- 9. Creditors - suppliers 1 36,40,000/12*1month 303333 Wages Outstanding 1.5 weeks or 13,65,000/12*0.34 38675 0.34 month Overheads outstanding 1 27,30,000/12*1 227500 Total of CURRENT LIABILITIES - (B) 569508 NETT WORKING CAPITAL REQUIRED 1091867 Question 2a: Through quantitative analysis prove that PI is a better technique than NPV in Capital Budgeting. Answer 2a: PI – Profitability Index & NPV – Net Present Value both are capital budgeting techniques. Profitability Index (PI) Net Present Value (NPV) PI = Present value of inflows / Present value of outflows NPV = Present value of inflows – Present value of outflows Ideal = should be > 1 Ideal = NPV should be positive, it shows absolute present value of tomorrow’s wealth Quantitative analysis: Present value of inflows = Rs. 200,000 Present value of outflows = Rs. 100,000 PI = 2 Present value of inflows = Rs. 200,000 Present value of outflows = Rs. 100,000 NPV = Rs.100,000 NPV technique is better than PI technique for capital budgeting decisions. NPV shows wealth at the end in absolute amount, which will be helpful to make decisions clearly, whereas the same advantage is not available with PI technique. However, PI shows – return over investment in times, which will be very useful for immediate decision making. Generally, over the years, organizations prefer NPV technique for capital budgeting decisions than PI technique. Question 2b: A company is considering the following investment projects: Cash Flows (Rs.)Projects Co C1 C2 C3 A - 10,000 + 10,000 ----- ----- B -10,000 + 7,500 + 7,500 ----- C - 10,000 + 2,000 + 4,000 + 12,000 D -10,000 + 10,000 + 3,000 + 3,000 I. according to each of the following methods: (1.) Payback, (2.) ARR, (3.) IRR, (4.) NPV assuming discount rates of 10 and 30 percent. II. Assuming the project is independent, which one should be accepted? If the projects are mutually exclusive, which project is the best?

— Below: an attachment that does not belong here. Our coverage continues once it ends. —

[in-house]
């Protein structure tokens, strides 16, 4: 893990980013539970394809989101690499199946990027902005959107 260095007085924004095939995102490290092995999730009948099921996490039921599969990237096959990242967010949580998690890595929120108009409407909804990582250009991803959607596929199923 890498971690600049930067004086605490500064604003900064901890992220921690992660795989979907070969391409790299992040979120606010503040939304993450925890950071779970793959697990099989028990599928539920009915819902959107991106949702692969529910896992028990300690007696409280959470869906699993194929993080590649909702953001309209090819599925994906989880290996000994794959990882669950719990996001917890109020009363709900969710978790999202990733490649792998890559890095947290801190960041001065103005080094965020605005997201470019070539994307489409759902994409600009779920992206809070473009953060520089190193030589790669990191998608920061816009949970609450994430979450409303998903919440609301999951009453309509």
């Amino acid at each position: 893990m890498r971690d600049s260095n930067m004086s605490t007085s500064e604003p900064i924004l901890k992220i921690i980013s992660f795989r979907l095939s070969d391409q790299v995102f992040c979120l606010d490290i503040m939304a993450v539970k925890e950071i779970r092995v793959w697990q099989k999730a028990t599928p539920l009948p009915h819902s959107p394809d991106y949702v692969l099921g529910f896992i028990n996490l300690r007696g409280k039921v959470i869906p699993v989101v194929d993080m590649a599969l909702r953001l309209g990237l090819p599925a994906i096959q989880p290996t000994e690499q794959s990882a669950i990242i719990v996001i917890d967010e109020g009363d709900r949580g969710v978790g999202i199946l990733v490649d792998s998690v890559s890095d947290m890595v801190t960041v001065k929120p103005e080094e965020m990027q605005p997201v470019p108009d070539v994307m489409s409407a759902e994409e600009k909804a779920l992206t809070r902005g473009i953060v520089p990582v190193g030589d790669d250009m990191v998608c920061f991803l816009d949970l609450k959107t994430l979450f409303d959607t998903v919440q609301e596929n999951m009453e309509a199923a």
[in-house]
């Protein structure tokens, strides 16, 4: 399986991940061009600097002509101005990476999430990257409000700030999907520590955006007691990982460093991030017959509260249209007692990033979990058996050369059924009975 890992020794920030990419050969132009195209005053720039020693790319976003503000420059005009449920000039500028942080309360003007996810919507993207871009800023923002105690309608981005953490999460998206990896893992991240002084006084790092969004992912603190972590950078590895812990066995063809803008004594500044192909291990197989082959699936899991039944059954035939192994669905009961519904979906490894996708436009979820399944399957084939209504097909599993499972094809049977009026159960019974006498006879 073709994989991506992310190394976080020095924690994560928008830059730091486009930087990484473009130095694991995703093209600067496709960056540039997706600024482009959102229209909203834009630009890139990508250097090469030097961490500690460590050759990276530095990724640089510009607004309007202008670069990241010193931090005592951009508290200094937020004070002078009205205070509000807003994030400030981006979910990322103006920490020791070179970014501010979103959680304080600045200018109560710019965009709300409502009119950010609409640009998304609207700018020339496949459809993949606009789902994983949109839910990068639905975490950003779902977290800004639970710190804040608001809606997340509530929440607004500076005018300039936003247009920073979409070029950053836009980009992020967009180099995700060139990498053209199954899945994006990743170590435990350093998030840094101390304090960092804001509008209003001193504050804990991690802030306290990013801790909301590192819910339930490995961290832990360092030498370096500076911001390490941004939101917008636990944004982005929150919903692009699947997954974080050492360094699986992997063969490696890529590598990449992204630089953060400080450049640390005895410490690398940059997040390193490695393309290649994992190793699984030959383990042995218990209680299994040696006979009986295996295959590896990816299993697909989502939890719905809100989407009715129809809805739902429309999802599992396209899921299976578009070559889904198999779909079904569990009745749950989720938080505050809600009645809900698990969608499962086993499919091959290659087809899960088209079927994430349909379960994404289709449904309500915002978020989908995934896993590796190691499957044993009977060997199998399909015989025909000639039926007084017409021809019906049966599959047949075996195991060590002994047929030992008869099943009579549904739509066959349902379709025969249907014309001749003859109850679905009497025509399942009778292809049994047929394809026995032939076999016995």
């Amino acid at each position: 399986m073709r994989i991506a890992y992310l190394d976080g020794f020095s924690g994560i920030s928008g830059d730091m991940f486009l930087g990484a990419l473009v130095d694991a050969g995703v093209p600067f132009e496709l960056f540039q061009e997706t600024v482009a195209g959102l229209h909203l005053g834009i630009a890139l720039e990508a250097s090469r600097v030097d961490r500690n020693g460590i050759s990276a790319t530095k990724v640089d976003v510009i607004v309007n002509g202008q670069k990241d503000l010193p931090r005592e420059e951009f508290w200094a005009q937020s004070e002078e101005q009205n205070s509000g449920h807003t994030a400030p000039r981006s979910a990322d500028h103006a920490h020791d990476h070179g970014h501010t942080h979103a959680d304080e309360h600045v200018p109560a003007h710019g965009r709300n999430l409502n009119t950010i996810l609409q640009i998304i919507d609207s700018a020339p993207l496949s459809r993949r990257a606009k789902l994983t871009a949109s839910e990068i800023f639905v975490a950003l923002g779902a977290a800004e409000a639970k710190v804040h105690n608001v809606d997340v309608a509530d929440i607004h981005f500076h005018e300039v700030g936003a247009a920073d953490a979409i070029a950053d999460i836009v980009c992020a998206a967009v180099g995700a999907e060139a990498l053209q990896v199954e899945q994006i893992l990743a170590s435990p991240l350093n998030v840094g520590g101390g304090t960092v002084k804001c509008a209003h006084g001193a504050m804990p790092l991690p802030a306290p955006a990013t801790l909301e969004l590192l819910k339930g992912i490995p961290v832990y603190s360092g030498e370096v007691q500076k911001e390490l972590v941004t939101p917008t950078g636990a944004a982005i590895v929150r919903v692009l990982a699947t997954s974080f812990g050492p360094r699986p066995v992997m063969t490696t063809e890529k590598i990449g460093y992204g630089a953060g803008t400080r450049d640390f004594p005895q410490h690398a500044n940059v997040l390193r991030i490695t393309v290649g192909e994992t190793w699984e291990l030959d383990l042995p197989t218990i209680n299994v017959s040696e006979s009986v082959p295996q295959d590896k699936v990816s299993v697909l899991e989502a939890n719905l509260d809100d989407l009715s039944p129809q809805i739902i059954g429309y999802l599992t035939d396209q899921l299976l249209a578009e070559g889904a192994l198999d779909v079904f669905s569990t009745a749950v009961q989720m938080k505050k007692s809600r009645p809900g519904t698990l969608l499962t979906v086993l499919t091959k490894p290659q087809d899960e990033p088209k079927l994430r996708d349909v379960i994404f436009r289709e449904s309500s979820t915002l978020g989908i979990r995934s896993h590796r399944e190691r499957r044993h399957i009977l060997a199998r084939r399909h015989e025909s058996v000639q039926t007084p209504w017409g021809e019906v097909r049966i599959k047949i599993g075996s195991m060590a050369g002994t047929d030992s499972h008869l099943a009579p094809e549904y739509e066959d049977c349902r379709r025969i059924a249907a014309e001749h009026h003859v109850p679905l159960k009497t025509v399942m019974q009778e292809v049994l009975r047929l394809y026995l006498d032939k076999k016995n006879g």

- 10. Answer 2b: I) Project A Project B Project C Project D Methods (1) Payback @10% discount rate @30% discount rate 1 + years 1 + years 1.13 years 1.25 years 2.14 years 3 + years 1.7 years 2.8 years (2) Accounting rate of return (ARR) 100% 150% 180% 160% (3) NPV @10% discount rate @30% discount rate (909) (2308) 3017 207 4140 (633) 3824 833 (4) IRR 0% 32% 26% 38% Independent project: Project with higher NPV needs to be selected, which shows wealth in absolute value at the end of the project Therefore, Project C needs to be accepted. II) In case projects are mutually exclusive: First disparity between projects needs to be resolved. NPV selects Project C whereas IRR selects Project D, therefore, disparity exists. Since cash outflows (Rs.10, 000/-) are same for both the projects, the disparity arisen is called as Cash flow disparity. It can be resolved by using Incremental cash flow technique. After resolving, the right project can be accepted. Workings are as follows: PROJECT A: The following has been calculated assuming discount rates of 10% & 30% separately: 1) Payback period: time period to recover initial investment a) Discounted @10% b) Discounted @30% Years Cash flows Discount rate * Discounted cash flows Unrecover ed discounte d cash flows Years Cash flows Discou nt rate * Discounted cashflows Unrecove red discounte d cash flows @ 10% @ 30% (1) (2) (3) (4) = (2) * (3) (5) (1) (2) (3) (4) = (2) * (3) (5) 0 (10,000) 1.000 (10,000) (10,000) 0 (10,000) 1.000 (10,000) (10,000) 1 10,000 0.909 9,091 (909) 1 10,000 0.769 7,692 (2,308) * disocunt rate computed using formule = 1 / (1+r) to the power n; where r = disocunt rate & n = year Payback period = Base year + [(unrecovered disocunted cash flow of base year /